Instinctive Behavior Activity: Up and Moving 'Speed Dating'

Rated 4.7 out of 5, based on 10 reviews
10 Ratings
Science of Curiosity
Grade Levels
6th - 12th
Resource Type
Formats Included
  • Google Drive™ folder
6 pages
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Biology Review of Instinctive Behaviors that is fun for students - and gets them up and moving!

Review examples of instinctive behaviors in a fun, fast paced game of Speed Dating! Includes examples of

  • territorial defense
  • dominance hierarchy
  • courtship, migration
  • estivation
  • hibernation
  • photo and chemo-taxis.

Students get into pairs, each person gets a card, pairs have a copy of the same card. Together they decide what type of behavior their card exemplifies. Collaboration! Critical Thinking!

One student of each pair then moves to the right, and new pairs share their cards. They try to guess the example of each other's card. After 30 seconds (I set a timer) students shift again to the next person, and repeat.

Students always enjoy this game!

Examples on cards can also be used as prompts for charades!

Resource includes:

- Full teaching guide - two pages! Very detailed - options for differentiation!

- Instinctive Behavior Example Cards

- Instinctive Behavior Definition Cards for matching

- Student notes sheet to record examples and definitions


Check out these other Biology EOC Review Up and Moving activities!

Biology EOC Review Dichotomous Keys with QR Codes

Biology EOC Review Evolution via Natural Selection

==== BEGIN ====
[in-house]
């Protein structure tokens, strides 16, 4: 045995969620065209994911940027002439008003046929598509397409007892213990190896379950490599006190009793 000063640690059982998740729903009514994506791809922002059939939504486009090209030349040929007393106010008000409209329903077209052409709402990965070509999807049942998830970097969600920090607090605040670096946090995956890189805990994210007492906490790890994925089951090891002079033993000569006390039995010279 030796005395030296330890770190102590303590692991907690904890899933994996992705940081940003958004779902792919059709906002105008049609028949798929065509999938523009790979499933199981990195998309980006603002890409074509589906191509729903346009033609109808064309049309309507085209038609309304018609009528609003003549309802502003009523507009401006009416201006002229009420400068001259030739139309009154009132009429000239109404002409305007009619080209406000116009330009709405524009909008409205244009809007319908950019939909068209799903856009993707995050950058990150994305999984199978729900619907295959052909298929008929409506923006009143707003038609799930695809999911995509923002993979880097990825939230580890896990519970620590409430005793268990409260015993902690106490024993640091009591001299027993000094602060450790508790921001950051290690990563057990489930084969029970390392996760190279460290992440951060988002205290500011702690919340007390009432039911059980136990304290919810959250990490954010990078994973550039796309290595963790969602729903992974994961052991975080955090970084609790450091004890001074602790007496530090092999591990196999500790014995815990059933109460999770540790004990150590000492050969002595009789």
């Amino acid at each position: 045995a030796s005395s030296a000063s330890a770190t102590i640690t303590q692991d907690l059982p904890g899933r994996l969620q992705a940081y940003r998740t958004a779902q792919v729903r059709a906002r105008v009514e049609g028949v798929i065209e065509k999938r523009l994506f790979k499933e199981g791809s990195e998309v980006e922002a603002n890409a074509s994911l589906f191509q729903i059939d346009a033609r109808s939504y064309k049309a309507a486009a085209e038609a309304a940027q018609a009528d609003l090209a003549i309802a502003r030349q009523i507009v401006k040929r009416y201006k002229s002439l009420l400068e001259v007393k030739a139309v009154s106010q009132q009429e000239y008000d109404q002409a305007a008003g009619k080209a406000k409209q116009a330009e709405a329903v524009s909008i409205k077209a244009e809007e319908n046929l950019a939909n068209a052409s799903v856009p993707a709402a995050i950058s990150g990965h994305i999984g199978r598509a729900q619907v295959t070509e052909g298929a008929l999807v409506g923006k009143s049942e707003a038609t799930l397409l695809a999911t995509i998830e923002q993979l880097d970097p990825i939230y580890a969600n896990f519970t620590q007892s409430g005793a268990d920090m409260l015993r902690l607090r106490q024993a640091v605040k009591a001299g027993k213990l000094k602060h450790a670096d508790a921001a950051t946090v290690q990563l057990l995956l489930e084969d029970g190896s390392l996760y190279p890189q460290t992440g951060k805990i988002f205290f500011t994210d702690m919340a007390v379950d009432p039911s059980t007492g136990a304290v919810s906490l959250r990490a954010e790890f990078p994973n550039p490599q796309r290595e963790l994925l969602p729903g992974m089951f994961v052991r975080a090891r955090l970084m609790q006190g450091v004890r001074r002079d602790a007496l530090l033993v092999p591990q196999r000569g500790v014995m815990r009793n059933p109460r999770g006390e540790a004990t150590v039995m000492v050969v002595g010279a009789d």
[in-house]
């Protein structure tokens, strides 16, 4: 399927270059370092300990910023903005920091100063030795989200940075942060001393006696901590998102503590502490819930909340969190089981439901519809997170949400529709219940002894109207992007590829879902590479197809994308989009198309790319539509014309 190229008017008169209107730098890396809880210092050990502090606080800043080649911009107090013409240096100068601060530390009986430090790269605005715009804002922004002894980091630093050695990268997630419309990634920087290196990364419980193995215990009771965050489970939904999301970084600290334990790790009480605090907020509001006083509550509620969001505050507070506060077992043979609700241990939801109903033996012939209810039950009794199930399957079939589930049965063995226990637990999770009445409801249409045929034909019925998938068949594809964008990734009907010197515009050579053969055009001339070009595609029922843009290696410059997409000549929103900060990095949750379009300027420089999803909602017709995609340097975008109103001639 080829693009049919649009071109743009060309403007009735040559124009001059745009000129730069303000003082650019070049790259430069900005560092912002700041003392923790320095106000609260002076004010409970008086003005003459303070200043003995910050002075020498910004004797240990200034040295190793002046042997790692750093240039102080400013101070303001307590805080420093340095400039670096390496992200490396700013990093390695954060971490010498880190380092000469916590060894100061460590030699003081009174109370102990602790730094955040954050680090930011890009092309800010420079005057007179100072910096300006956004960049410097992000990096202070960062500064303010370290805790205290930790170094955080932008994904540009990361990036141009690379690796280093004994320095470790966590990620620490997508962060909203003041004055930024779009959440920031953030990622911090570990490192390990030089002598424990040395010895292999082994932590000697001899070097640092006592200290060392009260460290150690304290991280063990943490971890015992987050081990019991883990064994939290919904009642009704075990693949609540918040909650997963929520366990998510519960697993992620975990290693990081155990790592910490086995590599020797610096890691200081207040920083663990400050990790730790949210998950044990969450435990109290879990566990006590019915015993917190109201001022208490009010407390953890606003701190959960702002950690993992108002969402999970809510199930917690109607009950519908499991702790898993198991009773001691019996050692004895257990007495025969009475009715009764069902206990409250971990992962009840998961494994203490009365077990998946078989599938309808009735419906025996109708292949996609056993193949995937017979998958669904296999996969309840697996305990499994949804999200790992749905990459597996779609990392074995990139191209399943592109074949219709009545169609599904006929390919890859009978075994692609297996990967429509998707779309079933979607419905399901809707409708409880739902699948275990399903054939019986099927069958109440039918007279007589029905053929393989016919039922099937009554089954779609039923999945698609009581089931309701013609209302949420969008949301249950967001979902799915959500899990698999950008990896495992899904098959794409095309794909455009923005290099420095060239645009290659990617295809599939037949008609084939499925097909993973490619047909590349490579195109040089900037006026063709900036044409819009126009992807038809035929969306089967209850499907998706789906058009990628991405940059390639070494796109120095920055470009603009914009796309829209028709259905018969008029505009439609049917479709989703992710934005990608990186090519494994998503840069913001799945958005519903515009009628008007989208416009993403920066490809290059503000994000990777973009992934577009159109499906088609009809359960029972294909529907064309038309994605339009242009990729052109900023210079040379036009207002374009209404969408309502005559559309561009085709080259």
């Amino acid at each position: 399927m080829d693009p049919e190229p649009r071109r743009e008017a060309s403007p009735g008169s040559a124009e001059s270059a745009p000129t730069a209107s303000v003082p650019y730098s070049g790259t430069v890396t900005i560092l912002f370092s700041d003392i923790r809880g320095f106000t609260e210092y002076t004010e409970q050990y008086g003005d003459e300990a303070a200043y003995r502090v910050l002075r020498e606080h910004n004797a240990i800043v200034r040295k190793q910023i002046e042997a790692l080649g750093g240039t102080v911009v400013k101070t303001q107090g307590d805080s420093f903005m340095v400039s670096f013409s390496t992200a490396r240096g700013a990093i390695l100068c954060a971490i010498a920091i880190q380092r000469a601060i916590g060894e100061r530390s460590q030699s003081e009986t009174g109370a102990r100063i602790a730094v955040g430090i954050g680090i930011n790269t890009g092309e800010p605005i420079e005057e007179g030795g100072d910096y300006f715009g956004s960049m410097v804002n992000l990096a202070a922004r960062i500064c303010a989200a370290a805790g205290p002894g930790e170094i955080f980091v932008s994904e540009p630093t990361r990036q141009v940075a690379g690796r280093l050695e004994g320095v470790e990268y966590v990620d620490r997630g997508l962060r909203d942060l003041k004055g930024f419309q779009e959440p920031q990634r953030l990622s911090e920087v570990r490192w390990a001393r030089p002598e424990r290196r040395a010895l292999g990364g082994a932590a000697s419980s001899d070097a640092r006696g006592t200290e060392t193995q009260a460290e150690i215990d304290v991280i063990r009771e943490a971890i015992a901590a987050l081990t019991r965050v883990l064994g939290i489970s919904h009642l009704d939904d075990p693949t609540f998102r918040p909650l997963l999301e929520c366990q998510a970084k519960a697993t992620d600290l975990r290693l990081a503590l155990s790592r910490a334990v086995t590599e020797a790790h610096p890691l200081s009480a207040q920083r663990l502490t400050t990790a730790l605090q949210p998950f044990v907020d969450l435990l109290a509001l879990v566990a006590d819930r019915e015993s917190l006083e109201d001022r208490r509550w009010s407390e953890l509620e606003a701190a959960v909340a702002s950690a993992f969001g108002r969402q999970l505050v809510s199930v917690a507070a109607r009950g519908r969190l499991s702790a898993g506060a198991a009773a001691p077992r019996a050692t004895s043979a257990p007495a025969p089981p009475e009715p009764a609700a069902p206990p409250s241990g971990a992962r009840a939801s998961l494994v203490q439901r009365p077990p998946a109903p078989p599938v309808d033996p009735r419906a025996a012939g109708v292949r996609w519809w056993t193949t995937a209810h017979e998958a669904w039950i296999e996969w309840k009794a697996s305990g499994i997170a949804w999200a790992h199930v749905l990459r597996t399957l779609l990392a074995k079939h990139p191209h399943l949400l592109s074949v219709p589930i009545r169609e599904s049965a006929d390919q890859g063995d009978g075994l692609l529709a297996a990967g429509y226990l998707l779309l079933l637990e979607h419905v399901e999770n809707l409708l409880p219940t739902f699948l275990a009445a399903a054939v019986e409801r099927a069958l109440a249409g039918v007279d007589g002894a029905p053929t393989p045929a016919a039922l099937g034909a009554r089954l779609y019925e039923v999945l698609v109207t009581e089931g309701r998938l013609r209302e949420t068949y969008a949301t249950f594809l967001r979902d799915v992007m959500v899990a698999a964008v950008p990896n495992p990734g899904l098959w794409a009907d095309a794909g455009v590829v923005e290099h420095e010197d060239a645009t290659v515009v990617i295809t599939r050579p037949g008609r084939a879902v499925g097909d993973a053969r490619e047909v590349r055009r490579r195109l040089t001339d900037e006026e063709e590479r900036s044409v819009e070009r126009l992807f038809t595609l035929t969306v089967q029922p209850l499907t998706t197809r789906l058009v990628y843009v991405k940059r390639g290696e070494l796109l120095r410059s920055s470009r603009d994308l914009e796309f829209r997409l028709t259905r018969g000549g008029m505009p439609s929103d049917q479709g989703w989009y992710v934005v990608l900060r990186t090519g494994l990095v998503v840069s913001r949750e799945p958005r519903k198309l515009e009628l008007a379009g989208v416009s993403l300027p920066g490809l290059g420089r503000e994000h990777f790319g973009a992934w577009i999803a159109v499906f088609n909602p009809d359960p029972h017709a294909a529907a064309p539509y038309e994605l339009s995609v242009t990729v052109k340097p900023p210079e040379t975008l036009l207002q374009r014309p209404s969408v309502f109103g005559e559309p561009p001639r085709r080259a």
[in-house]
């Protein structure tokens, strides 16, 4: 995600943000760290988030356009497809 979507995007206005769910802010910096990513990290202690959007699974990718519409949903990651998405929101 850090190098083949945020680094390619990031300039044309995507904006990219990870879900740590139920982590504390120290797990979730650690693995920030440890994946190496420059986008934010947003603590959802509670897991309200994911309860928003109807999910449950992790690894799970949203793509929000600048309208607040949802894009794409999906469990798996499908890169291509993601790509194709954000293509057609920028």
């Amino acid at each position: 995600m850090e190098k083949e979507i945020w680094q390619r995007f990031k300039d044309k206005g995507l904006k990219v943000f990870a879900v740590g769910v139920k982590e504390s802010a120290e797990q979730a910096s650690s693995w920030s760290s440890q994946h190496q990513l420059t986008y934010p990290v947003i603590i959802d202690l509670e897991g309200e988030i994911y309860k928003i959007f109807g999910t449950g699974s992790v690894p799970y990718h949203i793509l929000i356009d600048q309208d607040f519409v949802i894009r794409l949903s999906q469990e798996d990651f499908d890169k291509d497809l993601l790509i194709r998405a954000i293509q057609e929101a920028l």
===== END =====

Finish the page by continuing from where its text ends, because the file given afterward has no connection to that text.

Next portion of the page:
Biology EOC Reiew Biomolecules: Carbohydrates, Lipids, Proteins, Nucleic Acids- 'Speed Date'

Other Biology Resources available at Science of Curiosity

Differentiated Ecology Project - Keystone Endangered Species

Cell Video: Hidden Life of the Cell BBC Video Guide

**Stay Curious!**

Total Pages
6 pages
Answer Key
Does not apply
Teaching Duration
30 minutes
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to see state-specific standards (only available in the US).
Evaluate claims, evidence, and reasoning that the complex interactions in ecosystems maintain relatively consistent numbers and types of organisms in stable conditions, but changing conditions may result in a new ecosystem. Examples of changes in ecosystem conditions could include modest biological or physical changes, such as moderate hunting or a seasonal flood; and, extreme changes, such as volcanic eruption or sea level rise.
Evaluate evidence for the role of group behavior on individual and species’ chances to survive and reproduce. Emphasis is on: (1) distinguishing between group and individual behavior, (2) identifying evidence supporting the outcomes of group behavior, and (3) developing logical and reasonable arguments based on evidence. Examples of group behaviors could include flocking, schooling, herding, and cooperative behaviors such as hunting, migrating, and swarming.


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